As reported by GM Authority back in June 2023, San Francisco Fire Chief Jeanine Nicholson claimed that Cruise AV units have the ability to interfere with emergency vehicles, and that her city isn’t ready for a mass rollout of self-driving robotaxi service. Now, a Cruise AV unit has been captured blocking a fire truck in San Francisco, and creating a traffic jam.
In a post to social media, a Cruise AV example was filmed blocking an entire road in San Francisco and preventing the emergency response vehicle from getting through. In fact, the fire truck was forced to back up into the intersection before the autonomous vehicle moved out of the way.
It’s worth noting that this isn’t the first time a Cruise AV unit has been spotted blocking firefighters, as GM Authority covered such an occurrence way back in May 2022. Following this event, a Cruise AV was even involved in a collision with a fire truck at a traffic light.
“They’re not ready for prime time,” San Francisco Fire Chief Jeanine Nicholson previously stated. “I’m not against the technology. I understand it’s important and it’s the way the industry is going. But we need to fix what’s not working right now, before they are unleashed on the rest of the city. We have 160,000 calls a year. We don’t have the time to personally take care of a car that’s in the way when we’re on the way to an emergency.”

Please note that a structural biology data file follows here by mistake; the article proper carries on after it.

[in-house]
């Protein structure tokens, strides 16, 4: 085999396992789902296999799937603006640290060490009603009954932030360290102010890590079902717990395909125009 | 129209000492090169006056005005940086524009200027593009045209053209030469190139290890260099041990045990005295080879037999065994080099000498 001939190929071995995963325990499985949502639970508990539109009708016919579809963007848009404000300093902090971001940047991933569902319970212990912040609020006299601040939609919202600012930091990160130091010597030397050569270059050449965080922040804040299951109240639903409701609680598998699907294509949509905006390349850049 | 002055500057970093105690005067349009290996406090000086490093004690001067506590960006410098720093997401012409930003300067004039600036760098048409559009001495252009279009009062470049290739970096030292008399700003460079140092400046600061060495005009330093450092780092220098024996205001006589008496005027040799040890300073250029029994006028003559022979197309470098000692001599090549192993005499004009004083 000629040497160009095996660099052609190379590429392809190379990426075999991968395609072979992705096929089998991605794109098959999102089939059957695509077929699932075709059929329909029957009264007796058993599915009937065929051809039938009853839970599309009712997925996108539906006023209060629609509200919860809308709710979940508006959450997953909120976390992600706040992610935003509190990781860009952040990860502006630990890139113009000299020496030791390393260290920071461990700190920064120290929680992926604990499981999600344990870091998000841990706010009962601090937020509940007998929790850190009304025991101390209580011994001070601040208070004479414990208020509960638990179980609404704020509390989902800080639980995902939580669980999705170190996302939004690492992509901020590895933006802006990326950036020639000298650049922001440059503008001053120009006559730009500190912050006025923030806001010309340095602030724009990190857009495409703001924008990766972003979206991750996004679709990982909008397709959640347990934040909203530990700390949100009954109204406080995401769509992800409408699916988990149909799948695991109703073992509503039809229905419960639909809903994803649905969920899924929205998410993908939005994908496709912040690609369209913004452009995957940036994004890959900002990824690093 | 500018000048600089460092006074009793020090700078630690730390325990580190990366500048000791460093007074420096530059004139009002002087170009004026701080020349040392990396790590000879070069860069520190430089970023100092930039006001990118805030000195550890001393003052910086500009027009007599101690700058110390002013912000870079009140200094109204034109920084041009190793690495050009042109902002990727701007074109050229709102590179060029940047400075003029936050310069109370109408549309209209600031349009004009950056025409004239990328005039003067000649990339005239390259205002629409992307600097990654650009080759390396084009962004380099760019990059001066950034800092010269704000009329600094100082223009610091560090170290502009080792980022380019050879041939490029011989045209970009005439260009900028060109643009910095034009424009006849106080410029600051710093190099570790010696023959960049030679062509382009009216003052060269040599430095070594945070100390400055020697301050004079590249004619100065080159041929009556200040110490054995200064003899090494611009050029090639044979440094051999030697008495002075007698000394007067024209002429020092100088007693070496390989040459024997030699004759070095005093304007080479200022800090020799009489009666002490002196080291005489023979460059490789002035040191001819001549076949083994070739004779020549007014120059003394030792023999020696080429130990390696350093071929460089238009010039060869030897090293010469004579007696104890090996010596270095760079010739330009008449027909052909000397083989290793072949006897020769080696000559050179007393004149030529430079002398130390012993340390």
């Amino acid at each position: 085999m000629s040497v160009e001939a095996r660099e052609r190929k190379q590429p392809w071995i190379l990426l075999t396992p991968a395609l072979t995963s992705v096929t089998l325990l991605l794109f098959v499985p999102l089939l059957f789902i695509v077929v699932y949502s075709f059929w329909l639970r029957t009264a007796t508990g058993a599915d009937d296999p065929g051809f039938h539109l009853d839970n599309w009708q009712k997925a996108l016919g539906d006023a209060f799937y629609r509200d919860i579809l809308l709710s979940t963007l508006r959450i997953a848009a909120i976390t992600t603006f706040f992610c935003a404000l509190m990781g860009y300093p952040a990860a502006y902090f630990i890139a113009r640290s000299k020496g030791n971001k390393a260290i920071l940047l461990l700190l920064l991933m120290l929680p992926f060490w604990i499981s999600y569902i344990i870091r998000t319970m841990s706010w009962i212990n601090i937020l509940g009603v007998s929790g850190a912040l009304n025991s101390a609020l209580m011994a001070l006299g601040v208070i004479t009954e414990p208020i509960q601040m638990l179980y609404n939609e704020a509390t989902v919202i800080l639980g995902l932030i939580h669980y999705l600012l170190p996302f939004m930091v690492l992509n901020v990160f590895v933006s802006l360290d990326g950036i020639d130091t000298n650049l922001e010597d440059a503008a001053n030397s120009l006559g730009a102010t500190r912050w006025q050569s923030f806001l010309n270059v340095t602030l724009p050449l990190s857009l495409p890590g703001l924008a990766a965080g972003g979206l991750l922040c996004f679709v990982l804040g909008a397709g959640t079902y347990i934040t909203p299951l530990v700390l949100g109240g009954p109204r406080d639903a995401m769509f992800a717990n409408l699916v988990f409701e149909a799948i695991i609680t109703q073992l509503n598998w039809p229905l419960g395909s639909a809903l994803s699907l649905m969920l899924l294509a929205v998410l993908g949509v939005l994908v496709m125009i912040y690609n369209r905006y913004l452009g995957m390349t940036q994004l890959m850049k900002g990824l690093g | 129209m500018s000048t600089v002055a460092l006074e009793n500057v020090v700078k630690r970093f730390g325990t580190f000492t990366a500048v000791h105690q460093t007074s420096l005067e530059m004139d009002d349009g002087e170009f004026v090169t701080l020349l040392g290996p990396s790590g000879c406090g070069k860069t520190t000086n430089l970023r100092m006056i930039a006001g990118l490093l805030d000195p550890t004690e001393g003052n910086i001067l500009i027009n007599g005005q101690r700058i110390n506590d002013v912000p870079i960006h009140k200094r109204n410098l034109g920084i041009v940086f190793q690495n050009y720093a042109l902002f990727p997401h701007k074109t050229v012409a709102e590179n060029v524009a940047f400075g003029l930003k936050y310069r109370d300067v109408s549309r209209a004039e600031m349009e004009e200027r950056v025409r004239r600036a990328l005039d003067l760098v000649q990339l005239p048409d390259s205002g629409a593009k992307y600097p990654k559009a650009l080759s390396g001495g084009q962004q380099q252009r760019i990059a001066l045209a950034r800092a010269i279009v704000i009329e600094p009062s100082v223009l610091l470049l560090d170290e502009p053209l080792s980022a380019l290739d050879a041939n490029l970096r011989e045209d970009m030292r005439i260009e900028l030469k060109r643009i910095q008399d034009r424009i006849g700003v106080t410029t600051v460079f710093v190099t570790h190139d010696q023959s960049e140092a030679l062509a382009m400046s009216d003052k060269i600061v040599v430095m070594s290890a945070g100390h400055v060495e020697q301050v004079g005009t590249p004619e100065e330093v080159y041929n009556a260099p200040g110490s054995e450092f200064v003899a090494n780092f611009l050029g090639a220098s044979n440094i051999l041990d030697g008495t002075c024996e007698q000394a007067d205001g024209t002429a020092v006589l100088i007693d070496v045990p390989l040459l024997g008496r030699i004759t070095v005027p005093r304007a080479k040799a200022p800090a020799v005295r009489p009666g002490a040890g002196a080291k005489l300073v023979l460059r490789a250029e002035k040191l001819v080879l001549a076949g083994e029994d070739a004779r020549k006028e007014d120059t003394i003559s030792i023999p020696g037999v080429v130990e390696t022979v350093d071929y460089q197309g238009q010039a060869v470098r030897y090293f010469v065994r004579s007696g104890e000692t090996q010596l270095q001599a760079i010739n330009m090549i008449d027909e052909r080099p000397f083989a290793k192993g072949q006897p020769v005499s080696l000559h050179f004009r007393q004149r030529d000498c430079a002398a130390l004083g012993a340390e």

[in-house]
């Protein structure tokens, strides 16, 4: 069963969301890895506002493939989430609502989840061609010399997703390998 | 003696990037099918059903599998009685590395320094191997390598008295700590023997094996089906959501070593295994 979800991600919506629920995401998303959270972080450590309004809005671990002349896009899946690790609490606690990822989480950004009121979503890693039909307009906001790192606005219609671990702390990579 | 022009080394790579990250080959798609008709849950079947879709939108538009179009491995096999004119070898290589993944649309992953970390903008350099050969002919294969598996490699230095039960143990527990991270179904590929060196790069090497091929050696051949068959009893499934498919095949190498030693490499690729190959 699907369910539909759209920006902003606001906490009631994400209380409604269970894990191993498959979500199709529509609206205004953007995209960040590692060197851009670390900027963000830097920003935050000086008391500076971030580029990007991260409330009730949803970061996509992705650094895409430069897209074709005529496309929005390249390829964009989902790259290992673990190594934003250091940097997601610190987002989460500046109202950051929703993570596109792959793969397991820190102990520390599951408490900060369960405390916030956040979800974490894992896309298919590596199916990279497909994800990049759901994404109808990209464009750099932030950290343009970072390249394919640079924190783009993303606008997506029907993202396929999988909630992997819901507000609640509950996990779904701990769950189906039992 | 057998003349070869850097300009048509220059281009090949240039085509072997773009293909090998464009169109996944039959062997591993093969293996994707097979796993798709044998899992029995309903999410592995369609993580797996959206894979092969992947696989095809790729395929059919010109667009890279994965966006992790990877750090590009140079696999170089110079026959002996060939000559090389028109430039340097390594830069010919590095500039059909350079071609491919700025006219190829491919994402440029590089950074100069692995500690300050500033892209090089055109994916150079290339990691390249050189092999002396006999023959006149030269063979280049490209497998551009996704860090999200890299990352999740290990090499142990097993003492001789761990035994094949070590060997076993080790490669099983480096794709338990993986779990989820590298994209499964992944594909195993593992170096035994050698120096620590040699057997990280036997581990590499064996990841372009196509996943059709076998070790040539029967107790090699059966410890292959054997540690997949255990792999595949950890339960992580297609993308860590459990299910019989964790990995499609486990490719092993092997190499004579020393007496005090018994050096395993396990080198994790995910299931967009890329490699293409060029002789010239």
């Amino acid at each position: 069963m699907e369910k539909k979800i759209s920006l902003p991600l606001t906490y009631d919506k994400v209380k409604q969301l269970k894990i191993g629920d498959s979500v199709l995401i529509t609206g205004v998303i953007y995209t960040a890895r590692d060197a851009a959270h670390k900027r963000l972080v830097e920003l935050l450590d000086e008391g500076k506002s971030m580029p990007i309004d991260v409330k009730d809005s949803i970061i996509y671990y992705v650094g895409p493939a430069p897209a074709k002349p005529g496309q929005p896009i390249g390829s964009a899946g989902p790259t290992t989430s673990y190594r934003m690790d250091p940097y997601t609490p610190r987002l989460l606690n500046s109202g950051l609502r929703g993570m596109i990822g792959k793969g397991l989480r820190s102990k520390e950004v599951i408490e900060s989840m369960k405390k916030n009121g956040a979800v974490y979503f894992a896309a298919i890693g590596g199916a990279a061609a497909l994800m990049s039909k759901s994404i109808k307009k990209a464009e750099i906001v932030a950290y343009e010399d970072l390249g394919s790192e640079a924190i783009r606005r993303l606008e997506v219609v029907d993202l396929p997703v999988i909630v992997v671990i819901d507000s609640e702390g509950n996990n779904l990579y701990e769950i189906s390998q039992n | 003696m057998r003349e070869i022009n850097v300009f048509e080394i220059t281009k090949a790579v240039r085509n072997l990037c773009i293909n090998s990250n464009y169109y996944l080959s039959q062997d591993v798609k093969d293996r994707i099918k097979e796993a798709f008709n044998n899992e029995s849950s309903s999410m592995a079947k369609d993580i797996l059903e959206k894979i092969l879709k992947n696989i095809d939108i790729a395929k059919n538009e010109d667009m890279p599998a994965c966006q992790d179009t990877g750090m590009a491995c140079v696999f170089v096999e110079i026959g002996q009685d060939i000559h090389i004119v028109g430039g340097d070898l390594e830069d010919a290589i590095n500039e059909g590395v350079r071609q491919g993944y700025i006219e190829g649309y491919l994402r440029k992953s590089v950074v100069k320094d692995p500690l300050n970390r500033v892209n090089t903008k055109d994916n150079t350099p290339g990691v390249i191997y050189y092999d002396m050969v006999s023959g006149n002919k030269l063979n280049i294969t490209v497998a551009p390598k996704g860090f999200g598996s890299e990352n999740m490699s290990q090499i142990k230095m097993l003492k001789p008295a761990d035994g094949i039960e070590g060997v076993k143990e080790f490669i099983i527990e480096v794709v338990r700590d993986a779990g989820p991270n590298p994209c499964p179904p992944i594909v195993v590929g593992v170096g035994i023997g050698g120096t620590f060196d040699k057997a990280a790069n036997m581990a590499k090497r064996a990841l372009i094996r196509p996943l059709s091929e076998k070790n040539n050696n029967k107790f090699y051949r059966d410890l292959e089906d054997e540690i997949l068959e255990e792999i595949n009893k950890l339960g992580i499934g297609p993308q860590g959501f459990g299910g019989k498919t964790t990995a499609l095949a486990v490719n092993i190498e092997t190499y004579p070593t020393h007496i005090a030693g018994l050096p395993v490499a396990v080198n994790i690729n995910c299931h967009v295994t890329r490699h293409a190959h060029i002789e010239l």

.@Cruise celebrated by blocking a fire truck at an active scene today at 24th and Valencia.
— DylanY (@Dylan_Why_) August 12, 2023
The timing of this incident comes as Cruise, General Motors’ self-driving subsidiary, was just given the go-ahead to expand its self-driving services in California. More specifically, the robotaxi units are now permitted to operate 24 hours a day, seven days a week. Previously, Cruse AVs were only allowed to operate in designated neighborhoods at specific hours, with some providers allowed to offer only free rides.
Beyond The Golden State, Cruise also recently began testing in Atlanta, Georgia as well as in Charlotte, North Carolina. This makes Atlanta and Charlotte the eighth and ninth cities that the self-driving subsidiary currently operates in.